Ahmadinejad’s anti-Semitism, most blatant in the 2006 “International Conference to Review the Global Vision of the Holocaust” that brought David Duke and other prominent Holocaust deniers to Tehran, provoked a particularly harsh international response. When the subject was discussed in our interview, Ahmadinejad did not express regret for this conference or for his other statements questioning the Holocaust.

David Duke, center, a former leader of the U.S. white supremacist group, the Ku Klux Klan, and former state representative in Louisiana, speaks during Iranian President Mahmoud Ahmadinejad’s meeting with participants of a conference on the Holocaust, in Tehran, Iran, Tuesday, Dec. 12, 2006. (AP Photo/Hasan Sarbakhshian)

Ahmadinejad’s rhetoric and anti-Semitism paved the way for the 2010 sanctions targeting Iran’s nuclear program, Abbas Milani, a professor of Iranian Studies at Stanford, told The Nation. “The world began to take seriously that he is the president of a regime that is almost unhinged.”

These days, Ahmadinejad is presenting a different face to the world. The former president’s active English-language Twitter feed, his primary means of communicating with his global audience, is filled with commentary on American sports and popular culture as well as utopian, peacenik appeals for all humanity to unite in the pursuit of justice.

For example, in an April post, the former president of Iran mourned the recent passing of rapper Nipsey Hussle. A few days later, he tweeted his hope for the swift arrival of the messianic age that will “give humanity the gift of freedom and justice.”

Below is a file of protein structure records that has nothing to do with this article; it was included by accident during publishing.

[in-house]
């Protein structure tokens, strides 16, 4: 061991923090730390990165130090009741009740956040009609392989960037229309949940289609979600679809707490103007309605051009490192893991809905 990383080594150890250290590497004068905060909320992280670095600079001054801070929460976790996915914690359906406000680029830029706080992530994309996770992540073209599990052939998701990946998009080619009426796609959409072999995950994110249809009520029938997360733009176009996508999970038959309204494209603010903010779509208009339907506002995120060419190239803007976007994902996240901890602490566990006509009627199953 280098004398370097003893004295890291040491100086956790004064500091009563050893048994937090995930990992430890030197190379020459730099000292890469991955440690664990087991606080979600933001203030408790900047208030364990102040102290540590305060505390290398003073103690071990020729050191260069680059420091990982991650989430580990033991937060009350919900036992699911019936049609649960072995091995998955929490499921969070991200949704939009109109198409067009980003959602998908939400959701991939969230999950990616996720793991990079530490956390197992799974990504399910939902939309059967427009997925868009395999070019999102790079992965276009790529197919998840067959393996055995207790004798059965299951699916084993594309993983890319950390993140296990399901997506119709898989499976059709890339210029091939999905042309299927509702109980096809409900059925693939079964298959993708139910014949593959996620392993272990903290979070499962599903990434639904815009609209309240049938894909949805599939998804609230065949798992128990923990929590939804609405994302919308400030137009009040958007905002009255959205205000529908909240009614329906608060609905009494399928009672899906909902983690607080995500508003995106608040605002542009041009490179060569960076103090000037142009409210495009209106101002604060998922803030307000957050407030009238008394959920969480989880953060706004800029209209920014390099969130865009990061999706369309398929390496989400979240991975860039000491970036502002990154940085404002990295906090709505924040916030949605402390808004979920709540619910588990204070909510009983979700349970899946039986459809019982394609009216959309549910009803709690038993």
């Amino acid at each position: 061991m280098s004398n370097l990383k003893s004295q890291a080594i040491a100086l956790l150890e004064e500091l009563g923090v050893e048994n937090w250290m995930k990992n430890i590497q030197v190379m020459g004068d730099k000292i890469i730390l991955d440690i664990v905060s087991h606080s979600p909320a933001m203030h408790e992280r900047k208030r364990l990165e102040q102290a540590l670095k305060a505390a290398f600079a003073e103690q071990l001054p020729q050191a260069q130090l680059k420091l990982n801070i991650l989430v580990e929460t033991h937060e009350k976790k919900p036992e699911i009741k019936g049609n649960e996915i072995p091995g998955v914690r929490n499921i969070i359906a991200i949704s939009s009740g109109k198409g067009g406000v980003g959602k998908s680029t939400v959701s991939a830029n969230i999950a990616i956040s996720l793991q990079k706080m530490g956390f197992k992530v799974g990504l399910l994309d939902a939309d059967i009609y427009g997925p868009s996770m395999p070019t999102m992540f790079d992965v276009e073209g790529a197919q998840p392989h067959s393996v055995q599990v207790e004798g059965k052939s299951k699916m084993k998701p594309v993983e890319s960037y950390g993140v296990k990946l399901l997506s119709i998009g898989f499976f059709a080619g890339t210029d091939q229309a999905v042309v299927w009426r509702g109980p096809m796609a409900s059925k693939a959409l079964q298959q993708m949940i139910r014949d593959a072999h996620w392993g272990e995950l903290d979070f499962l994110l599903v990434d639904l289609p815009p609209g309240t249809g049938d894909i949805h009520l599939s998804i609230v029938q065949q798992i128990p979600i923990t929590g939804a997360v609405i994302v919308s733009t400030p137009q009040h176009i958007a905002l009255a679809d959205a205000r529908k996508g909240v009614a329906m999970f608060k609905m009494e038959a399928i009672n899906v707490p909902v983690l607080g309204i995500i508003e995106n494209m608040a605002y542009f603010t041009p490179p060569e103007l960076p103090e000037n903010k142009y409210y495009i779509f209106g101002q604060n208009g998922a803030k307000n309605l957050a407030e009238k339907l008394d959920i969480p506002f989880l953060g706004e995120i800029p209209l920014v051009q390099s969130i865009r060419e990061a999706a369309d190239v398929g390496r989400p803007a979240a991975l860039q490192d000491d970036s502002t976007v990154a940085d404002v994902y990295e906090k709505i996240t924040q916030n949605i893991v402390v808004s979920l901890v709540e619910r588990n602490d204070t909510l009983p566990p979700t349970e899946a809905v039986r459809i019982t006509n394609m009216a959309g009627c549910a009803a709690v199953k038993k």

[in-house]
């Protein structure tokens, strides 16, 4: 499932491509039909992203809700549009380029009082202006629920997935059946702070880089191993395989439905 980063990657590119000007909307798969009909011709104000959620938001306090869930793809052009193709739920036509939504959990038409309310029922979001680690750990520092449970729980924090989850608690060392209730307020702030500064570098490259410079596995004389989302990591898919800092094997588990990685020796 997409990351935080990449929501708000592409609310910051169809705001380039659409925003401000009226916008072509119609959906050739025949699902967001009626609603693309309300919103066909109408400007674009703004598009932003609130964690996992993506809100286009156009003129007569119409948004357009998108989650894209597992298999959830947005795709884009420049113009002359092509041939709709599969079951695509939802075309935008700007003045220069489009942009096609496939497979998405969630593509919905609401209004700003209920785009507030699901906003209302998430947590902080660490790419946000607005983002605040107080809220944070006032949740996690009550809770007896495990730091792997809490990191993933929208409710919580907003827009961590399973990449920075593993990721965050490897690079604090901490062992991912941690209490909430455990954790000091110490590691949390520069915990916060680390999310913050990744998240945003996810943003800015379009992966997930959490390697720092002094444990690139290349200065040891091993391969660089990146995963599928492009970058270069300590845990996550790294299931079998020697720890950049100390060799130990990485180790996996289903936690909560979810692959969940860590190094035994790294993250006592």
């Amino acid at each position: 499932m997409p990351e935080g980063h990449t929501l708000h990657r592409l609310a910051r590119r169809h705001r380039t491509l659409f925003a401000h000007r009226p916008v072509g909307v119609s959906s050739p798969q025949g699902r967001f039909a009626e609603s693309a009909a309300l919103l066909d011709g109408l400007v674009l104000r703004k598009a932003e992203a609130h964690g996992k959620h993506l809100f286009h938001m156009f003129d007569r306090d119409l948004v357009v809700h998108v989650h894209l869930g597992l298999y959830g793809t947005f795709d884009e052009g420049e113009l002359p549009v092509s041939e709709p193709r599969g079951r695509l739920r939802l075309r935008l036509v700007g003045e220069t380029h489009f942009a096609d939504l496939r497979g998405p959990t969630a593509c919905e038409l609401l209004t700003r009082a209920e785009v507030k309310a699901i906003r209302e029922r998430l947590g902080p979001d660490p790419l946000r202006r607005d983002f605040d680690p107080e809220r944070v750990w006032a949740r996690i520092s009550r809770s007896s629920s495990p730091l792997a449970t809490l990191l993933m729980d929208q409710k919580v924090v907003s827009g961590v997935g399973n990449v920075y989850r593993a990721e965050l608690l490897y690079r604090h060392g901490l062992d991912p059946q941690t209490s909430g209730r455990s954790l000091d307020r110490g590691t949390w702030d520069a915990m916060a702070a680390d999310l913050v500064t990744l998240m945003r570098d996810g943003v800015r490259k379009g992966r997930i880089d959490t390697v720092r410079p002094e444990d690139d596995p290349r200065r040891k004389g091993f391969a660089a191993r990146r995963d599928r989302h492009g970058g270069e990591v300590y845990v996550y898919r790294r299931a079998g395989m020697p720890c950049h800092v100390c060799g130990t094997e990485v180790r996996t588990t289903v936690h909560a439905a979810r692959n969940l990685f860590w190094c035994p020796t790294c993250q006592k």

As tensions between the United States and Iran have continued to escalate in recent weeks, Ahmadinejad released on Twitter an open letter to US President Donald Trump calling for an end to harsh economic sanctions against Iran and providing a tutorial on the peaceful role of the “great Iranian nation” throughout history. “The two great nations of Iran and the US,” he wrote in June, echoing sentiments he expressed in his interview with me, “desire friendly relations and ties, based on mutual productive interactions. This desire is a constructive, natural and innate trend, rooted in God’s creation and the gem of human existence.”

“For the two great nations of Iran and the US, so many opportunities and solutions exist, for proximity and all-out political, economic and cultural interaction, which should rapidly be brought to the fore and employed,” he added on July 1.

It was Ahmadinejad’s tweeting, which has been widely discussed in the American media, that prompted this writer to reach out to the former president. I first approached Ahmadinejad’s media spokesperson asking to speak to the former president for “an English-language newspaper located in a country in the region that does not have ties with Iran”; Israel is a taboo subject in Iran, and I did not want to put anyone in danger by being too transparent. The spokesman demurred, saying that Israeli media was out of the question, but added that Ahmadinejad would be available for an interview, in Persian, with an American publication, and suggested The Nation. While I never said explicitly that I live in Jerusalem, that information is readily available, and I presume the spokesman looked me up before agreeing.